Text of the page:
It is commonly found from June to September and can be picked by hand when the tide is out. When picked, small snails, shell pieces, and other small particles can be washed or shaken off and the plant then spread to dry. Some gatherers may turn it once and roll it into large bales to be packaged later. It is used as fodder for animals in some countries.
Dulse is commonly used in Ireland, where it can be used to make "White Soda Bread", Iceland, Atlantic Canada, and the Northeast United States as food and medicine. It can be found in many health food stores or fish markets and can be ordered directly from local distributors. In Ballycastle, Northern Ireland, it is traditionally sold at the Ould Lammas Fair. It is particularly popular along the Causeway Coast. Although a fast-dying tradition, many gather their own dulse. Along the Ulster coastline from County Down to County Donegal, it is eaten dried and uncooked as a snack.
It is used in cooking: dulse's properties are similar to those of a flavour-enhancer. It is commonly referred to as dillisk on the west coast of Ireland. Dillisk is usually dried and sold as a snack food from stalls in seaside towns by periwinkle sellers.
Fresh dulse can be eaten directly off the rocks before sun-drying. Sun-dried dulse is eaten as is or is ground to flakes or a powder. In Iceland, the tradition is to eat it with butter. It can be pan-fried quickly into chips, baked in the oven covered with cheese, with salsa, or simply microwaved briefly. It can be used in soups, chowders, sandwiches, and salads, or added to bread or pizza dough. Finely diced, it can be used as a flavour enhancer in meat dishes, such as chili, in place of monosodium glutamate.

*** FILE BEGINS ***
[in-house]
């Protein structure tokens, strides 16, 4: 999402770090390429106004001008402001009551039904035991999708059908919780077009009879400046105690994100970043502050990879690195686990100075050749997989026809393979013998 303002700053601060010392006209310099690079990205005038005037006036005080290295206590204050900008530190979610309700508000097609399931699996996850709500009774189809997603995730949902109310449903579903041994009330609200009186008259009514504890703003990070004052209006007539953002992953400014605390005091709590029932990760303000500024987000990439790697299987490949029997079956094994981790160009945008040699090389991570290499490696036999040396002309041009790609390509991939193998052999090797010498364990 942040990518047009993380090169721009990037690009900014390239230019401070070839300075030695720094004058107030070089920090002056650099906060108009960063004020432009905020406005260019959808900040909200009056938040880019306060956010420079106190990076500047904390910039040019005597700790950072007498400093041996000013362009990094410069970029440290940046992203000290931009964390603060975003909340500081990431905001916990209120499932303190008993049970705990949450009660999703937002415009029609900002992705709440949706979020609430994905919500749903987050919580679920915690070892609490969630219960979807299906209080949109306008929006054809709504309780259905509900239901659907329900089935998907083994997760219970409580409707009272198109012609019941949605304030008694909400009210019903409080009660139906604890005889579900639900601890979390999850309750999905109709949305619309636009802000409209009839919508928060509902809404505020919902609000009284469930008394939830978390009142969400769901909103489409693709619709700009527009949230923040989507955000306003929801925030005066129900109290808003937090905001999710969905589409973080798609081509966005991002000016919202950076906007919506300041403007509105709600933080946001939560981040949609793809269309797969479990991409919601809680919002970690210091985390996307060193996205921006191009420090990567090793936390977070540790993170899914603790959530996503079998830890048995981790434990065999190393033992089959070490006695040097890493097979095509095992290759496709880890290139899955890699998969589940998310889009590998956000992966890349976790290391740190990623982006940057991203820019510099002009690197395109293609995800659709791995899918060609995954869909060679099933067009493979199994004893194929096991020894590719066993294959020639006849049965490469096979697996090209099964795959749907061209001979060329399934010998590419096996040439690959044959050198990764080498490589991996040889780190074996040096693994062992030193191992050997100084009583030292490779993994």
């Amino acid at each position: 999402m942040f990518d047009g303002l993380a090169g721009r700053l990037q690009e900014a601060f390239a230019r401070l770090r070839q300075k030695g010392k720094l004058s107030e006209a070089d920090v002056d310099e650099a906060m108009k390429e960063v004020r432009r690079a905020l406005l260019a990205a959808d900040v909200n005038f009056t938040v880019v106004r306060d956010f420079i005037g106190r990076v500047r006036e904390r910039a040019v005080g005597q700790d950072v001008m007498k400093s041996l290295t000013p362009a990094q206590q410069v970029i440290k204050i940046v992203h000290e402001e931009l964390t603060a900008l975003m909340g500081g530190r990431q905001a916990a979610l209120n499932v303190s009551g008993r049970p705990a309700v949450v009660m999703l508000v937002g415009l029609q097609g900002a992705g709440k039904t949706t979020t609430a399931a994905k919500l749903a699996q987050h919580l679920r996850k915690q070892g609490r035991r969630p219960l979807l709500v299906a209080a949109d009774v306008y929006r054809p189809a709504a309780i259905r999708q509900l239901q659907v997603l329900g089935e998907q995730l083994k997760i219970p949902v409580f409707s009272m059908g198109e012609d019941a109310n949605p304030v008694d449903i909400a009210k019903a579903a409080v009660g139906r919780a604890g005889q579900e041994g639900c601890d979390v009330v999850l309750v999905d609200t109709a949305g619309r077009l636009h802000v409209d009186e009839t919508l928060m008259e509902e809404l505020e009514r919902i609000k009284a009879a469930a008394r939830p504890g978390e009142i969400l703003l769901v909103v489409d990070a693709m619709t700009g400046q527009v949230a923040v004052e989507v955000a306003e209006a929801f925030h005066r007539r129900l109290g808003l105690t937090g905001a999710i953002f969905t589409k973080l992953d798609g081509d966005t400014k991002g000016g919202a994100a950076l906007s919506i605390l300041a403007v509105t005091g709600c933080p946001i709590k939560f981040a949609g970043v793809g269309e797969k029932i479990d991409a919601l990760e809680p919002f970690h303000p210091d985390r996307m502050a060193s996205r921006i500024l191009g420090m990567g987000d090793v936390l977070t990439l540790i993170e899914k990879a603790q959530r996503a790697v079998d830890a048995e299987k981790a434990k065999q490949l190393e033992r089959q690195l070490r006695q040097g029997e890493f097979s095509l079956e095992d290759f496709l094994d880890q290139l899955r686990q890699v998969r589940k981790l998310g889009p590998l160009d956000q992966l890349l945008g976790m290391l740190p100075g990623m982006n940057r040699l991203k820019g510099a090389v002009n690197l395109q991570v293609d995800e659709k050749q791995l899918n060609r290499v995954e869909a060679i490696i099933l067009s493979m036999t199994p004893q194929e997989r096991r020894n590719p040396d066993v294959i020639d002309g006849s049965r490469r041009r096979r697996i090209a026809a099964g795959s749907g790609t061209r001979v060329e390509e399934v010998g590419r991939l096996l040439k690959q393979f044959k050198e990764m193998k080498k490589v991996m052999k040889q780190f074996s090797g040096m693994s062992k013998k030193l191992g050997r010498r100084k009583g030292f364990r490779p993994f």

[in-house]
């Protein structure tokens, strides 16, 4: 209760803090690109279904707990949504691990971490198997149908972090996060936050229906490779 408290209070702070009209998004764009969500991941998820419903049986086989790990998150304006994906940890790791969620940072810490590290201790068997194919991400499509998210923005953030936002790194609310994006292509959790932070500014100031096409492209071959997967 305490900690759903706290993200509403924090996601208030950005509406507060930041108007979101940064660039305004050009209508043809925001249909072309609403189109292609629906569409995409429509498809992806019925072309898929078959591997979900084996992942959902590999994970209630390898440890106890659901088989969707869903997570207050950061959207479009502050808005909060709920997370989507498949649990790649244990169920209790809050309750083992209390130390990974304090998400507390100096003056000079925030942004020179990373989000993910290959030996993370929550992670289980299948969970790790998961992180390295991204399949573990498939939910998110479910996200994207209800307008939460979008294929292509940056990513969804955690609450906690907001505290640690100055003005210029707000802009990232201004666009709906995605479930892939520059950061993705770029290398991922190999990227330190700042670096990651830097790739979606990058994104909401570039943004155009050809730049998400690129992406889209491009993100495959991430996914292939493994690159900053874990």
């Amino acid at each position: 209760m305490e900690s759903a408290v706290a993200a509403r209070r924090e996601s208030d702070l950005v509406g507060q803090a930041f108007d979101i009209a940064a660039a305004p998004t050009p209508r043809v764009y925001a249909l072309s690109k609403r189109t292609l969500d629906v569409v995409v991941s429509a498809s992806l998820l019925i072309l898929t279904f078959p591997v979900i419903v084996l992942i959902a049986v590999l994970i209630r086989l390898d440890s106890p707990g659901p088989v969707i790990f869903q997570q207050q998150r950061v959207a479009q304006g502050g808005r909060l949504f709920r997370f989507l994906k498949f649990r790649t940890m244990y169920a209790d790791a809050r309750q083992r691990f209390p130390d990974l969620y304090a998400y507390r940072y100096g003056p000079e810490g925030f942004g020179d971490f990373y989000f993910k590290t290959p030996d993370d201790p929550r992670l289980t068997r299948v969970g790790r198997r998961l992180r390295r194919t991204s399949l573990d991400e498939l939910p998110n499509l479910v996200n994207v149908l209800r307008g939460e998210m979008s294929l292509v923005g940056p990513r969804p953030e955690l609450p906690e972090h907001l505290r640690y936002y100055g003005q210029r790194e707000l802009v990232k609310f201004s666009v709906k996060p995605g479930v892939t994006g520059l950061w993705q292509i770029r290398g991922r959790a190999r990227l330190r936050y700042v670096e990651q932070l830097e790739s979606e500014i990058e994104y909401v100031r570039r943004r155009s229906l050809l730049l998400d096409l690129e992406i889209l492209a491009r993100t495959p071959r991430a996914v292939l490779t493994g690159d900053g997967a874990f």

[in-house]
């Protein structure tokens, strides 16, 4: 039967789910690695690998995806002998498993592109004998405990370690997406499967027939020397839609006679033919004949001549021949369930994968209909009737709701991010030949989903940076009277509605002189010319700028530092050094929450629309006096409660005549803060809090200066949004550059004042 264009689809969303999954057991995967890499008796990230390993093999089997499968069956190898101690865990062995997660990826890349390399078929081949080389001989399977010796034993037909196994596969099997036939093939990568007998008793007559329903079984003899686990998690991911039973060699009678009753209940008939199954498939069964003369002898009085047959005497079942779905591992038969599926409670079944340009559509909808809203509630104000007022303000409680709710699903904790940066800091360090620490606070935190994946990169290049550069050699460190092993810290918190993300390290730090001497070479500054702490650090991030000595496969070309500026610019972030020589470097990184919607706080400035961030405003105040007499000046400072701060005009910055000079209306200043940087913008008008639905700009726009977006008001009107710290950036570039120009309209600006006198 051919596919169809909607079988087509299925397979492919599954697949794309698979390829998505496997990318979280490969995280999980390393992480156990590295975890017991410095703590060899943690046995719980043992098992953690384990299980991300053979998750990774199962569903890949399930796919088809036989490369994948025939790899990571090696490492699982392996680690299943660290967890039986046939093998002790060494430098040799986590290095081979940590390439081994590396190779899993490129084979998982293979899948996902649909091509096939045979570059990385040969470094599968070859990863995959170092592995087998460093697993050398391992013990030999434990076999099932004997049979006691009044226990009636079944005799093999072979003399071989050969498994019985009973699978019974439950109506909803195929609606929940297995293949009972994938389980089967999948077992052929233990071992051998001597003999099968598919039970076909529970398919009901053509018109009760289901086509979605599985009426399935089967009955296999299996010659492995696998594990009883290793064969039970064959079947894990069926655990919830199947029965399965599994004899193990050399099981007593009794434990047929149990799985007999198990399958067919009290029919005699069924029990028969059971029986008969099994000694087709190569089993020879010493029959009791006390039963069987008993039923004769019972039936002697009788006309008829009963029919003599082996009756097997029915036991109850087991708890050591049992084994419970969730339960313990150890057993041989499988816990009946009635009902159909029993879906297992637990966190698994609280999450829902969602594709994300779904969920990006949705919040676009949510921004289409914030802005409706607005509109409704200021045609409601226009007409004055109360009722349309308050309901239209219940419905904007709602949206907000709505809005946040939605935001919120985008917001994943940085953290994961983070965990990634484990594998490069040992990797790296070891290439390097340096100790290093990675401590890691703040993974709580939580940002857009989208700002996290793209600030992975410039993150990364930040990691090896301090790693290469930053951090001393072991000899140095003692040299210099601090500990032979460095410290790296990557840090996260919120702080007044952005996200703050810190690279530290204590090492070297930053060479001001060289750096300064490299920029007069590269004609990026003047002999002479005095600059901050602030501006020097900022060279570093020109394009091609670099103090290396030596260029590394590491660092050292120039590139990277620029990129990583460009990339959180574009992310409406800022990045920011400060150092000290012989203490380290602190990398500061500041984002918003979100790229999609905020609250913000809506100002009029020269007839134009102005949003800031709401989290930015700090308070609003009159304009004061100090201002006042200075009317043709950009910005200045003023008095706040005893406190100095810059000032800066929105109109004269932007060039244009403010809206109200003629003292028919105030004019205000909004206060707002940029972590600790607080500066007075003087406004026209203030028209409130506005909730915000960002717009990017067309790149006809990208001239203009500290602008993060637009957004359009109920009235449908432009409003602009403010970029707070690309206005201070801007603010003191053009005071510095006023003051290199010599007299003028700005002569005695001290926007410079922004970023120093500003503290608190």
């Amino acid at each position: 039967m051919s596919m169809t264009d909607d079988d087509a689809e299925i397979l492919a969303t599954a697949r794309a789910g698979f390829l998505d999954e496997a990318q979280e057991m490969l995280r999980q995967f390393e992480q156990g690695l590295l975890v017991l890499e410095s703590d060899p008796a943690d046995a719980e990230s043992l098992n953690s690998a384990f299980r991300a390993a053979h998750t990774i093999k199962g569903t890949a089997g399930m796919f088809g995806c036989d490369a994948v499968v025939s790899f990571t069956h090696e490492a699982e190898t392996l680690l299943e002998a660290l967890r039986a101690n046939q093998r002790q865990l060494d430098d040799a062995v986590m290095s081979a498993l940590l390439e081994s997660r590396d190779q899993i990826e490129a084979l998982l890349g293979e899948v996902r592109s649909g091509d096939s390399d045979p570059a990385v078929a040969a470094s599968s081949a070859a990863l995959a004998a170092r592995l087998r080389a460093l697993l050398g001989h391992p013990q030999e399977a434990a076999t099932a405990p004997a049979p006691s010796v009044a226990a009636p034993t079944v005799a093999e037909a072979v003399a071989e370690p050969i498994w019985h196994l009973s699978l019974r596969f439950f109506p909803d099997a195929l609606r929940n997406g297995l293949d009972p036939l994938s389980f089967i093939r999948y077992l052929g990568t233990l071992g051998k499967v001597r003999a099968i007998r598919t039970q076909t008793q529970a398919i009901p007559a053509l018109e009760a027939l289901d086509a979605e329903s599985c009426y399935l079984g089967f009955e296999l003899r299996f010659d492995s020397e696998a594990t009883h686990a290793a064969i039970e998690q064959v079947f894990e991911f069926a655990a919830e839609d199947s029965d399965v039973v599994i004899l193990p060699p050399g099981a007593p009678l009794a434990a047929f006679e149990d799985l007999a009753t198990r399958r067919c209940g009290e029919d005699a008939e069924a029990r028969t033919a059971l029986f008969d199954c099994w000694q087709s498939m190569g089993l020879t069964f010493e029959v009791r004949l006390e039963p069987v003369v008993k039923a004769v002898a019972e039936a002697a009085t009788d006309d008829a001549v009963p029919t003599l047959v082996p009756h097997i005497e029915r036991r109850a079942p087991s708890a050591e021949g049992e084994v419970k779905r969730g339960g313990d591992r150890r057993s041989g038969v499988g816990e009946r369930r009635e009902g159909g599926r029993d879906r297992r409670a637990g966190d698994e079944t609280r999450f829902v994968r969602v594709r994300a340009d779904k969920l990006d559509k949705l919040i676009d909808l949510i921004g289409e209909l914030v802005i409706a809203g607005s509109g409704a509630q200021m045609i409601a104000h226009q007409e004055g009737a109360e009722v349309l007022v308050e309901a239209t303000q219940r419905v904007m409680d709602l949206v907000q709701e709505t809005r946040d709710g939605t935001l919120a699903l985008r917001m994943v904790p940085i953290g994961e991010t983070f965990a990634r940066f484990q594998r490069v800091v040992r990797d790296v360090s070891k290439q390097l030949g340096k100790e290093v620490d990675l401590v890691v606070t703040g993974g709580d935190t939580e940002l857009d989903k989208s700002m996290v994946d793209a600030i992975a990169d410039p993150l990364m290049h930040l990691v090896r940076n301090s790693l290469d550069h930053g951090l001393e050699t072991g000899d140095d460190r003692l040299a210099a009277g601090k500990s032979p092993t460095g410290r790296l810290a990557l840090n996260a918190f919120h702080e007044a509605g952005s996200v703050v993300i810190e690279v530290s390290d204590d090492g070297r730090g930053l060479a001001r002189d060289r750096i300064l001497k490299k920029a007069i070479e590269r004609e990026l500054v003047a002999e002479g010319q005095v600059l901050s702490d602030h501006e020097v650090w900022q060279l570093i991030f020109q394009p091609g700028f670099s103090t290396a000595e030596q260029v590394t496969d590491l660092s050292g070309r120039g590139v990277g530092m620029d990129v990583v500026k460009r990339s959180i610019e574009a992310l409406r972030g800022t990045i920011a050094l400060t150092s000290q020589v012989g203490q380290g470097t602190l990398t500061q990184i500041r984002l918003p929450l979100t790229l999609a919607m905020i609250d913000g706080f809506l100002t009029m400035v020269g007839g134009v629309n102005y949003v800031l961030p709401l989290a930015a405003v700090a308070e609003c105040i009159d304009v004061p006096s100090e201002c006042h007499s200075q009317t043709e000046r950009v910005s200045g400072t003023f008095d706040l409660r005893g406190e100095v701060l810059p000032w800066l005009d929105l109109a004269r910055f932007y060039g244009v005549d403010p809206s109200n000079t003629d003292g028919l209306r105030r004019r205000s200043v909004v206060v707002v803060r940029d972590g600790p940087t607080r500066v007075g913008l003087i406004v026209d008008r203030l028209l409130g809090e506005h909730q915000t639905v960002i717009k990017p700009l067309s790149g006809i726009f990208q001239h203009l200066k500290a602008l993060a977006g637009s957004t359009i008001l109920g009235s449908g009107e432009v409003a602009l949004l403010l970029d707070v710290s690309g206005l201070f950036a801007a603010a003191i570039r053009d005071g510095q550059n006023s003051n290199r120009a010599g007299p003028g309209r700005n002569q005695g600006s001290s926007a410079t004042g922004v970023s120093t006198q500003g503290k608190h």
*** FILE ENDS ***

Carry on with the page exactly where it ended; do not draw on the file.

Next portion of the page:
P. palmata is the only species of Palmaria found on the coast of Atlantic Europe. It can be found from Portugal to the Baltic coasts and on the coasts of Iceland and the Faroe Islands. It also grows on the shores of Arctic Russia, Arctic Canada, Atlantic Canada, Alaska, Japan, and Korea. Records of P. palmaria from California are actually of Palmaria mollis.
Parasites and diseases
- Michael D. Guiry (2015). Guiry MD, Guiry GM, eds. "Palmaria palmata (Linnaeus) Weber & Mohr, 1805". AlgaeBase. National University of Ireland, Galway. World Register of Marine Species. Retrieved 8 February 2016.
- Indergaard, M. and Minsaas, J. 1991. 2 "Animal and human nutrition." in Guiry, M.D. and Blunden, G. 1991. Seaweed Resources in Europe: Uses and Potential. John Wiley & Sons. ISBN 0-471-92947-6